- Administration: Advise patients that CAPRELSA can be taken with or without food and not to crush CAPRELSA tablets [see CLINICAL PHARMACOLOGY].
Carcinogenesis, Mutagenesis, Impairment Of Fertility
Carcinogenicity studies have not been conducted with vandetanib. Vandetanib was not mutagenic in vitro in the bacterial reverse mutation (Ames) assay and was not clastogenic in either the in vitro cytogenetic assay using human lymphocytes or in the in vivo rat micronucleus assay.
Based on nonclinical findings, male and female fertility may be impaired by treatment with CAPRELSA. In a fertility study of male rats, vandetanib had no effect on copulation or fertility rate when untreated females were mated with males administered 1, 5, or 20 mg/kg/day of vandetanib (approximately 0.03, 0.22, or 0.40 times, respectively, the AUC in patients with cancer at the recommended human dose of 300 mg/day); however, in the same study there was a slight decrease in the number of live embryos in females mated with males treated at the 20 mg/kg/day dose level and an increase in preimplantation loss in females mated with males administered vandetanib at doses of ≥5 mg/kg/day. In a female fertility study, there was a trend towards increased estrus cycle irregularity, a slight reduction in pregnancy incidence and an increase in implantation loss. In a one month repeat-dose toxicity study in rats, there was a decrease in the number of corpora lutea in the ovaries of rats administered 75 mg/kg/day vandetanib (approximately 1.8 times the exposure measured by AUC in patients with cancer at the recommended human dose).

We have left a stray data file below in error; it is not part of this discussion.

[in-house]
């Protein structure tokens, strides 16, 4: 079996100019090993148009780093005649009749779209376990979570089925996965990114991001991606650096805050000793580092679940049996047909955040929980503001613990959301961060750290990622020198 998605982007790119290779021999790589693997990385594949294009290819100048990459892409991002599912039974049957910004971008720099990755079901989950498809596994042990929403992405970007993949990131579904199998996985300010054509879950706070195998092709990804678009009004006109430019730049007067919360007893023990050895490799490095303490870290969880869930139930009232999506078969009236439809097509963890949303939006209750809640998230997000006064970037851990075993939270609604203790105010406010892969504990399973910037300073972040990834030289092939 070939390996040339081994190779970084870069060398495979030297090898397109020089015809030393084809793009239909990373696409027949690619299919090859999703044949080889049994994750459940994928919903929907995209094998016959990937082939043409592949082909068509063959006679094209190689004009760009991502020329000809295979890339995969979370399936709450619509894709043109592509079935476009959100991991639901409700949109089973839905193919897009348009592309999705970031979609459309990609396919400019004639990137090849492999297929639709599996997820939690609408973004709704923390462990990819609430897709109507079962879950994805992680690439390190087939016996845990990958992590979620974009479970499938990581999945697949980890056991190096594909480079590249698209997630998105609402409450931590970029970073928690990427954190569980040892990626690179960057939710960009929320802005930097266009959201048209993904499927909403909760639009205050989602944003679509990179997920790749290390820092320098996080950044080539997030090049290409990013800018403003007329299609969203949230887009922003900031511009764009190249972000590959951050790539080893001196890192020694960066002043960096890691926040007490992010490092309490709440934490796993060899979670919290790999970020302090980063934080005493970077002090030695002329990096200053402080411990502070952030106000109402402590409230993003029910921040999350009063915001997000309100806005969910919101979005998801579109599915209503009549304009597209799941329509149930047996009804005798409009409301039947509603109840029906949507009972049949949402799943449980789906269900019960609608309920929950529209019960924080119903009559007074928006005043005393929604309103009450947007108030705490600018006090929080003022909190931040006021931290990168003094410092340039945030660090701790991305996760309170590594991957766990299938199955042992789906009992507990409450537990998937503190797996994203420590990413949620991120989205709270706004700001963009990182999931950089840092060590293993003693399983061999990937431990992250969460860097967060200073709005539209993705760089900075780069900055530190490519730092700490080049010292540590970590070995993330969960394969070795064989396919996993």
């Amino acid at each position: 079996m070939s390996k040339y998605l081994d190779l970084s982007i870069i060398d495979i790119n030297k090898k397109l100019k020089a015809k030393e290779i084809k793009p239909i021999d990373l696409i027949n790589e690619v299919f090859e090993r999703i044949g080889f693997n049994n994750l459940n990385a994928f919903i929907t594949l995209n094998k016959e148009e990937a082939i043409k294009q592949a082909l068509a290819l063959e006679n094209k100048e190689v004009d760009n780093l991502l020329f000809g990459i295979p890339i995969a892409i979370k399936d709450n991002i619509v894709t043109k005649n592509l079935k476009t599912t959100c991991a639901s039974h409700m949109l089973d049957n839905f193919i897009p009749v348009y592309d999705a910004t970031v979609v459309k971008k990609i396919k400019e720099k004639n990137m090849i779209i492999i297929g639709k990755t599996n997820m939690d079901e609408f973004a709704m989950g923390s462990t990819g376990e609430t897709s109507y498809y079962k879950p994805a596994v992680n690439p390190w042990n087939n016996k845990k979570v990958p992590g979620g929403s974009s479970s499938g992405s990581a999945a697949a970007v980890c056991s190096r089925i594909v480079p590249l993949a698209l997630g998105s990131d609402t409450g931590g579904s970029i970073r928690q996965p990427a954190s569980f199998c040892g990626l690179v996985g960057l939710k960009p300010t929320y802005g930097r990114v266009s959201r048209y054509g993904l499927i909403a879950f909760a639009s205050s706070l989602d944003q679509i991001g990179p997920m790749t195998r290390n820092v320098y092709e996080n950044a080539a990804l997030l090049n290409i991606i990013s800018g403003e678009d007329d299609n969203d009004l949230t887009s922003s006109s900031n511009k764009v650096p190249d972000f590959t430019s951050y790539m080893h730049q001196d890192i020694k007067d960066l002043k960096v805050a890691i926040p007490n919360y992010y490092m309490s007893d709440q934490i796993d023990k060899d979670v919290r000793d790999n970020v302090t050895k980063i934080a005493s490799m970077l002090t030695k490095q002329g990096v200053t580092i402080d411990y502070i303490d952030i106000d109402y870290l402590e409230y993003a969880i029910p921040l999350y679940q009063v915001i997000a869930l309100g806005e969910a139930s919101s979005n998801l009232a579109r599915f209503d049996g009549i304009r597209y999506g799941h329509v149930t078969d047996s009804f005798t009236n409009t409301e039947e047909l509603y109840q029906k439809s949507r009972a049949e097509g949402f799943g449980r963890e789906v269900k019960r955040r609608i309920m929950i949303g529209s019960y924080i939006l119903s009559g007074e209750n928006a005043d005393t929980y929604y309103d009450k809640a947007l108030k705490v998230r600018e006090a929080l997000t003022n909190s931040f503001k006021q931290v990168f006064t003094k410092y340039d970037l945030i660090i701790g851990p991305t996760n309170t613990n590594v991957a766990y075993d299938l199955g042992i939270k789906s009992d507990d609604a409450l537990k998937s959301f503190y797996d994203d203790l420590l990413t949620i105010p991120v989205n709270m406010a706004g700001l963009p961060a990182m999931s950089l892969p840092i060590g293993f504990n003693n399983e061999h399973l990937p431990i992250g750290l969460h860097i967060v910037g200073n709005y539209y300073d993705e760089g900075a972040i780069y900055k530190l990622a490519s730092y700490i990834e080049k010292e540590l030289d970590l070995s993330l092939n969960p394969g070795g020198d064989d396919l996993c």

Use In Specific Populations
Pregnancy Category D [see WARNINGS AND PRECAUTIONS]
Based on its mechanism of action, CAPRELSA can cause fetal harm when administered to a pregnant woman. Vandetanib is embryotoxic, fetotoxic, and teratogenic in rats, at exposures less than or equal to those expected at the recommended human dose of 300 mg/day. If CAPRELSA is used during pregnancy, or if the patient becomes pregnant while taking this drug, the patient should be apprised of the potential hazard to a fetus.
When vandetanib was administered to female rats prior to mating and through the first week of pregnancy at a dose of 25 mg/kg/day (approximately equal to the human exposure at the recommended dose based on Cmax), there were increases in pre-implantation loss and post-implantation loss resulting in a reduction in the number of live embryos.
During organogenesis, a vandetanib dose of 25 mg/kg administered to rats caused an increase in postimplantation loss, including occasional total litter loss. At doses greater than 10 mg/kg (approximately 0.4 times the human exposure at the recommended dose by Cmax) treatment with vandetanib resulted in increases in late embryofetal death and decreases in fetal birth weight. A no effect level for malformations was not identified in this study. Administration of vandetanib at doses greater than or equal to 1 mg/kg/day (approximately 0.03 times, the Cmax in patients with cancer at the recommended dose) resulted in dose dependent increases in both malformations of the heart vessels and skeletal variations including delayed ossification of the skull, vertebrae, and sternum, indicating delayed fetal development.